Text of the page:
- In May, CAJ launched a Complaints Management Information System to bridge the gap without physical offices.
- This is because complainants can access Ombudsman services online since CMIS can receive complaints and requests for information under the ATI mandate.
The Commission of Administrative Justice has called on national and county government officials to serve citizens diligently without discrimination.
CAJ chairperson Florence Kajuju said citizens have the right to get government services and information, as required.
“We do not want to hear people saying Garissa is not in Kenya. If you have complaints against any office, bring the issues to us to ensure we work on them and have your rights adhered to,” Kajuju said.
She spoke on Saturday after opening a regional office in Garissa.
The office will serve residents of Garissa, Wajir, Mandera, Tana River and Kitui.
In May, CAJ launched a Complaints Management Information System to bridge the gap without physical offices.
This is because complainants can access Ombudsman services online since CMIS can receive complaints and requests for information under the ATI mandate.
“If you are not satisfied by how an officer has served you or you have been denied certain information, report to our offices so that we may help you,” she said.
“Our work is to ensure that all citizens get services as required, and to ensure that the county and national government employees deliver to the citizens.”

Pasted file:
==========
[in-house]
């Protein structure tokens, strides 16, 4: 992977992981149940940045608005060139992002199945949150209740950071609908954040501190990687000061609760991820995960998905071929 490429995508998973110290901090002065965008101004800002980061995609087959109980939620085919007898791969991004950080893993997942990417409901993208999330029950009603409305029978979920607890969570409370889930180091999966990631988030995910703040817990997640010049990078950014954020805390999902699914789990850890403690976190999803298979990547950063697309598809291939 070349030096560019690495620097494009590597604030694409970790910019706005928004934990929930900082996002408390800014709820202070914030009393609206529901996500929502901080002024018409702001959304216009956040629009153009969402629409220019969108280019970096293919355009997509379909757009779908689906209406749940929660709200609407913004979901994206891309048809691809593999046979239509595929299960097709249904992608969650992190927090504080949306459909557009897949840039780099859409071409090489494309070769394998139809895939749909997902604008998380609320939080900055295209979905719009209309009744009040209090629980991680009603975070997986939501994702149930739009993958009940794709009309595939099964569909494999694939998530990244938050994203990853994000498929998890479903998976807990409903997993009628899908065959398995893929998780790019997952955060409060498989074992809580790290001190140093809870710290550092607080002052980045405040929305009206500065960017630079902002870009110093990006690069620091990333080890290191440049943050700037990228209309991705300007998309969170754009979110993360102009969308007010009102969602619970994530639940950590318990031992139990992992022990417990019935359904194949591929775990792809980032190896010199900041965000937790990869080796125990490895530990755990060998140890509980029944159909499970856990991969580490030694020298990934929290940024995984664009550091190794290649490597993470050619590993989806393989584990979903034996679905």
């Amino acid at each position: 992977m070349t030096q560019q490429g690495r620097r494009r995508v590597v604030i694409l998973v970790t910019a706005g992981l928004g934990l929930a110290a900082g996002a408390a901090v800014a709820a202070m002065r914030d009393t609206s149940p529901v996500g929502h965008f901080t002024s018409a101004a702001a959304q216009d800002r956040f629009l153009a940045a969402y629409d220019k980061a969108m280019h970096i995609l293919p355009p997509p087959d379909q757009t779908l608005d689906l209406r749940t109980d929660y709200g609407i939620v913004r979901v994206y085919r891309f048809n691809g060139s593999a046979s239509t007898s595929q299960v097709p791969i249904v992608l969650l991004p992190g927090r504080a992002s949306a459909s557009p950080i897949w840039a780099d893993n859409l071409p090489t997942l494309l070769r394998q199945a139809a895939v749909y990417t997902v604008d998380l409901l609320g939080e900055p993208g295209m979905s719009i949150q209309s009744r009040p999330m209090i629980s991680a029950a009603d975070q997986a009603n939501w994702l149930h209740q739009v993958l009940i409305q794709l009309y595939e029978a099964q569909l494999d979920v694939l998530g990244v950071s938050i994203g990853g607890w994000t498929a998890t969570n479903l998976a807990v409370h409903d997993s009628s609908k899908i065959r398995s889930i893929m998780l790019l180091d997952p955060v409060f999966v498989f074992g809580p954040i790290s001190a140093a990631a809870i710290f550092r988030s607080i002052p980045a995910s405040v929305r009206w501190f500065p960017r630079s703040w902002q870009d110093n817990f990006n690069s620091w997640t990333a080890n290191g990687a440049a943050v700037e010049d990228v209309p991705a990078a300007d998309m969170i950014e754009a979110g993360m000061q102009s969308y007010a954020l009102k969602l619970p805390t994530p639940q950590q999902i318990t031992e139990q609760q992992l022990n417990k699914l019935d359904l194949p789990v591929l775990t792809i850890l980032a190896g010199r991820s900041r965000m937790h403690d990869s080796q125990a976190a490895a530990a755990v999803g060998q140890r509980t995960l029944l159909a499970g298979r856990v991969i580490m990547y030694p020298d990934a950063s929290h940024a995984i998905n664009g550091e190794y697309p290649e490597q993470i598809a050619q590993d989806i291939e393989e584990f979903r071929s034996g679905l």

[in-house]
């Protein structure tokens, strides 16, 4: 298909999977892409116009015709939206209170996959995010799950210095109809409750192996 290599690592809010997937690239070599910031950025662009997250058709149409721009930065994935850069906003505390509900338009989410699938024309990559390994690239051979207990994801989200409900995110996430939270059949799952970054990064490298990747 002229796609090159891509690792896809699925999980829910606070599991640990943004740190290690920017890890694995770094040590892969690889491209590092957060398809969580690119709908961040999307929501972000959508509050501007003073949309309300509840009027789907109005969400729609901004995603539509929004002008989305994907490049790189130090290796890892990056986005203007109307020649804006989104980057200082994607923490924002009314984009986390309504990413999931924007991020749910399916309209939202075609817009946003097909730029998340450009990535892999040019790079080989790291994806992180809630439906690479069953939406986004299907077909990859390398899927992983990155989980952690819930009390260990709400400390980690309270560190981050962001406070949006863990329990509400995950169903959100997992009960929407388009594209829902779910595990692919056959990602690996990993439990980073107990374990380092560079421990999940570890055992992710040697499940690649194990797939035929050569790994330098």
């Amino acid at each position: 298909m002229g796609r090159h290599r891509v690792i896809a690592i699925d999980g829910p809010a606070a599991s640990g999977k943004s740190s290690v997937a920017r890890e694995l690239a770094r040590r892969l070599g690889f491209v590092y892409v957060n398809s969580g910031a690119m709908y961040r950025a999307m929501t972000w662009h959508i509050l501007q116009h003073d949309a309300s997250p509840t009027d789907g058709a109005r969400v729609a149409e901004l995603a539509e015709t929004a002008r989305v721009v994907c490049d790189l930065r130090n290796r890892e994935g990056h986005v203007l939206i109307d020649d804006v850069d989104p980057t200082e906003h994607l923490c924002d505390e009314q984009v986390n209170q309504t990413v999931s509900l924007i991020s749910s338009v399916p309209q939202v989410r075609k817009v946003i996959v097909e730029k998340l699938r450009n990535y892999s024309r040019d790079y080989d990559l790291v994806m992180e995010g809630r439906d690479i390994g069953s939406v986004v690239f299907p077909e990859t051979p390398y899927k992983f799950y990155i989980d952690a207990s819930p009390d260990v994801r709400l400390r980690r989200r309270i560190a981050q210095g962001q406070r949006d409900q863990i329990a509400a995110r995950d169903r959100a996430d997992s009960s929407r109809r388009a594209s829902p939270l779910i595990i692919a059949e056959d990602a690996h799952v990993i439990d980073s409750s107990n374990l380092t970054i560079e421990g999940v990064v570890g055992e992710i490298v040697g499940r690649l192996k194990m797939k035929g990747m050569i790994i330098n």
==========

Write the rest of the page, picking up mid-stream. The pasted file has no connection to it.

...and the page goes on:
Kajuju asked residents to take advantage of the office to bring out issues that need to be addressed by different levels of government to ease governance and service delivery.
The Office of the Ombudsman is in six counties and 12 Huduma Service Centers namely; Kakamega, Nyeri, Embu, Kajiado, Nakuru, Kisii, Kwale, Meru, Nairobi (Teleposta Towers), Makueni, Taita Taveta and Bungoma.
Garissa office is the 6th regional office beside our other five offices in Mombasa, Kisumu, Isiolo, Nyahururu and Eldoret.
The Commission was part of the induction programme for the governors and their deputies.
A collaboration between the county governments and CAJ for mutual benefit as they deliver on their respective mandates was discussed.
Kajuju said having a county Ombudsman will strengthen internal complaints management and enhance Alternative Dispute Resolution in counties.
On the issue of the issuance of national identity cards and travel passports, Kajuju asked the regional and county administrators to work on a plan to ease the process of vetting residents for IDs.
She called for the involvement of CAJ in the vetting process so that complaints may be reported and resolved on time.
“We have asked our regional commissioner to let our representative be a member of the vetting committee so that we may work together,” she said.
National Gender Equality Commission chairperson Joyce Mutinda, reiterated the need for more inclusion of Special Interest Groups in employment opportunities without discrimination.
Mutinda called for gender mainstreaming in all government institutions to ensure that 2/3 of gender rule is achieved.
“We are fighting for gender equality and non-discrimination. We want people to be given equal opportunities, especially the youth, women, people with disabilities and the minorities so that we can all move forward,” Mutinda said.
“We will look at the legislation and all the policies to make sure that they adhere to gender equality and are not discriminative.”
Edited by Kiilu Damaris